hear a peep from/out of (someone)(redirected from hear a peep from someone)
hear a peep from/out of (someone)
To hear a single word or sound from someone. Often used in the negative. I barely heard a peep out of the other students after I sent Jonathan to detention. Amy: "Hi Samantha, thank you for watching the kids for us. How were they?" Samantha: "They were great. I put them to bed at 8 and haven't heard a peep from them since!"
Farlex Dictionary of Idioms. © 2015 Farlex, Inc, all rights reserved.
hear a peep out of someone
Fig. to get some sort of a response from someone; to hear the smallest word from someone. (Usually in the negative.) I don't want to hear another peep out of you. I didn't know they were there. I didn't hear a peep out of them.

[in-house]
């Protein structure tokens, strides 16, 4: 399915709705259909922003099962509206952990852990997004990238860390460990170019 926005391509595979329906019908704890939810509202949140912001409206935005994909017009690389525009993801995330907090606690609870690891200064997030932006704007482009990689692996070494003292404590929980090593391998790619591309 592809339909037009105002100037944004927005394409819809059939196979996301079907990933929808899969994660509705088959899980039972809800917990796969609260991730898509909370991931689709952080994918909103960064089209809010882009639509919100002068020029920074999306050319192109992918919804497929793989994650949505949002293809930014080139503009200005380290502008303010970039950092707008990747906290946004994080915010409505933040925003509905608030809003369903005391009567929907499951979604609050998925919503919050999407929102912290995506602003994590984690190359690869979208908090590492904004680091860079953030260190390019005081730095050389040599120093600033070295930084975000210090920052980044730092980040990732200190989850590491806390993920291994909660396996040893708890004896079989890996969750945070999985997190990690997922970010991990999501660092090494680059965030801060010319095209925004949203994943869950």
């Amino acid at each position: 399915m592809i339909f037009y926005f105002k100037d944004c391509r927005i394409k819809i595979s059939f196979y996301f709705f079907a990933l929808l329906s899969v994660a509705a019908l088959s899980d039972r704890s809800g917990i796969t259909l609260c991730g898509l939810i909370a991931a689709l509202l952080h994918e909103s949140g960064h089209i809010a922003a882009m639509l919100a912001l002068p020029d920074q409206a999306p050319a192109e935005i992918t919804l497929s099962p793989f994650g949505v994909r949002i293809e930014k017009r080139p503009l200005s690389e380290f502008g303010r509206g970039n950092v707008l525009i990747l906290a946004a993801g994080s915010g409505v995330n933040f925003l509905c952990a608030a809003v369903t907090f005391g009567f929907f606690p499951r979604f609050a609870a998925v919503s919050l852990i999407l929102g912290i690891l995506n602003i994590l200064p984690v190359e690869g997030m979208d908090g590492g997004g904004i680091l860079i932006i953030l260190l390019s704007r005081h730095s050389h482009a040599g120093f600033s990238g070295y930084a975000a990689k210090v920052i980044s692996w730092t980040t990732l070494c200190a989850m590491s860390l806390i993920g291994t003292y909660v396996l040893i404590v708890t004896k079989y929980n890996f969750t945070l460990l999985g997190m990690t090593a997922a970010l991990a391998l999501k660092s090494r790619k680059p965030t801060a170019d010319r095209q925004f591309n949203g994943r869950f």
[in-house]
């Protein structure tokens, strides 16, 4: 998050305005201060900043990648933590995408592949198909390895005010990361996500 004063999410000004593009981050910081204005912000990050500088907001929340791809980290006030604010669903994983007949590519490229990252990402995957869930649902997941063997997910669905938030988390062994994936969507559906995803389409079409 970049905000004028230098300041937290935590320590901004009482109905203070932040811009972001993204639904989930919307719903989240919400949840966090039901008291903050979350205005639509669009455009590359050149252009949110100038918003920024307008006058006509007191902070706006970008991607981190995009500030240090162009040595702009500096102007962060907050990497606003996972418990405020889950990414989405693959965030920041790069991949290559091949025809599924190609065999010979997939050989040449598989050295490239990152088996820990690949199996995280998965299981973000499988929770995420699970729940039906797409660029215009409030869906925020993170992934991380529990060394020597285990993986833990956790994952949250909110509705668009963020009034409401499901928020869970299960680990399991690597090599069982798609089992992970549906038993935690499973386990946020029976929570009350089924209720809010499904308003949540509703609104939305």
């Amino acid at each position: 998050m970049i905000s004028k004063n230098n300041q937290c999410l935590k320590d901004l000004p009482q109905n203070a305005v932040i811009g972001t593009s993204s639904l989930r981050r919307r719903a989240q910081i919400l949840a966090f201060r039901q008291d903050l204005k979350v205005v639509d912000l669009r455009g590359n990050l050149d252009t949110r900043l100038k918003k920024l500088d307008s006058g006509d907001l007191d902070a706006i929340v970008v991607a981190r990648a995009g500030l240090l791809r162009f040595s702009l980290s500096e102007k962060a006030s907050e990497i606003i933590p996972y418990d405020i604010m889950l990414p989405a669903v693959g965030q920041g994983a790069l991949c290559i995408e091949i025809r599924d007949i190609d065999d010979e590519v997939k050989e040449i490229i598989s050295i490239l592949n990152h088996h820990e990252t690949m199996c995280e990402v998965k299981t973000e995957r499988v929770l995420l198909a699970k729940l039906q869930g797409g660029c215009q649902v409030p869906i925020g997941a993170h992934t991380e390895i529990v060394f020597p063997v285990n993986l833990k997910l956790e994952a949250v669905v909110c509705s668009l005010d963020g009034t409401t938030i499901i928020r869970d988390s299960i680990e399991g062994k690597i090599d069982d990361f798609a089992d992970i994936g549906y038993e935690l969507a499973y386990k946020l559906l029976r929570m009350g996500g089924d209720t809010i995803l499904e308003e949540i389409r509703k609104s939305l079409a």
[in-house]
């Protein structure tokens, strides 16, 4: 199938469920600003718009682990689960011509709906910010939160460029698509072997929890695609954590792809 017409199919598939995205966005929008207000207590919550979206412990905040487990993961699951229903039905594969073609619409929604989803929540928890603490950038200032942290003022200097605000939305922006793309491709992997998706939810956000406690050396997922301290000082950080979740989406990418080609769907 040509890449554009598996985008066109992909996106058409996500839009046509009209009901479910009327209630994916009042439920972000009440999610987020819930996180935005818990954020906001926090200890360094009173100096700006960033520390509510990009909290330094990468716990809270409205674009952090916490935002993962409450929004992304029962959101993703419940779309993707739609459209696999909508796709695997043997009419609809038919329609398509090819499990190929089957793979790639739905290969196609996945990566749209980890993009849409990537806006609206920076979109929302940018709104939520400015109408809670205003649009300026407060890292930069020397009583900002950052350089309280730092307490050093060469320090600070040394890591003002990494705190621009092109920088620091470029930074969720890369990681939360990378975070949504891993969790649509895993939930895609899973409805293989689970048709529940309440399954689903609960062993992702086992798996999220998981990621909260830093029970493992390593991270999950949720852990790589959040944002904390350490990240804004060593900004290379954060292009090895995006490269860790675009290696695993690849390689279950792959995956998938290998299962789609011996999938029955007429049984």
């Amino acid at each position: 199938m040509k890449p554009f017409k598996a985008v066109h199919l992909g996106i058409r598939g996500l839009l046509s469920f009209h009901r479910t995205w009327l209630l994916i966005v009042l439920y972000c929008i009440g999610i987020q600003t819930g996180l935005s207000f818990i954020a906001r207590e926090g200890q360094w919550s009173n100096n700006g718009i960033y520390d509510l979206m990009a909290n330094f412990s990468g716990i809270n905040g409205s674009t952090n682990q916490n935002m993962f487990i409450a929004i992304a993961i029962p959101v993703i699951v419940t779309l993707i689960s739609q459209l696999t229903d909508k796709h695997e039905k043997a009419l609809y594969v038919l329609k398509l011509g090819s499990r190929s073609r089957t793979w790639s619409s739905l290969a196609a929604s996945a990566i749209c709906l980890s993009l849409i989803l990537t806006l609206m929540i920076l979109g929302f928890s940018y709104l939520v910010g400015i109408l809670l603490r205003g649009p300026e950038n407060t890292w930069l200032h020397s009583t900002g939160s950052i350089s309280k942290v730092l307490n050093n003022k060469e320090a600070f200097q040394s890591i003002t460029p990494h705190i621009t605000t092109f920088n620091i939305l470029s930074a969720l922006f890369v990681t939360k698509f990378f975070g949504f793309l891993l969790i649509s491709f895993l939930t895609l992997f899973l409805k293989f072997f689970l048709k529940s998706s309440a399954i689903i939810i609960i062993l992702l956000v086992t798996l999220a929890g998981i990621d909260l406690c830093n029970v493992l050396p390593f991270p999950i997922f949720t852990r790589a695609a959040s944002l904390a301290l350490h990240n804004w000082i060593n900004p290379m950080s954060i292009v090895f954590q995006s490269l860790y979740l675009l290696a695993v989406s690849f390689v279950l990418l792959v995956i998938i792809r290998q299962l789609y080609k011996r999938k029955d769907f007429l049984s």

McGraw-Hill Dictionary of American Idioms and Phrasal Verbs. © 2002 by The McGraw-Hill Companies, Inc.
hear a peep out of
Hear the slightest noise from, as in I don't want to hear another peep out of those children. This expression is often used negatively, as in I didn't hear another peep out of them. [c. 1900]
The American Heritage® Dictionary of Idioms by Christine Ammer. Copyright © 2003, 1997 by The Christine Ammer 1992 Trust. Published by Houghton Mifflin Harcourt Publishing Company. All rights reserved.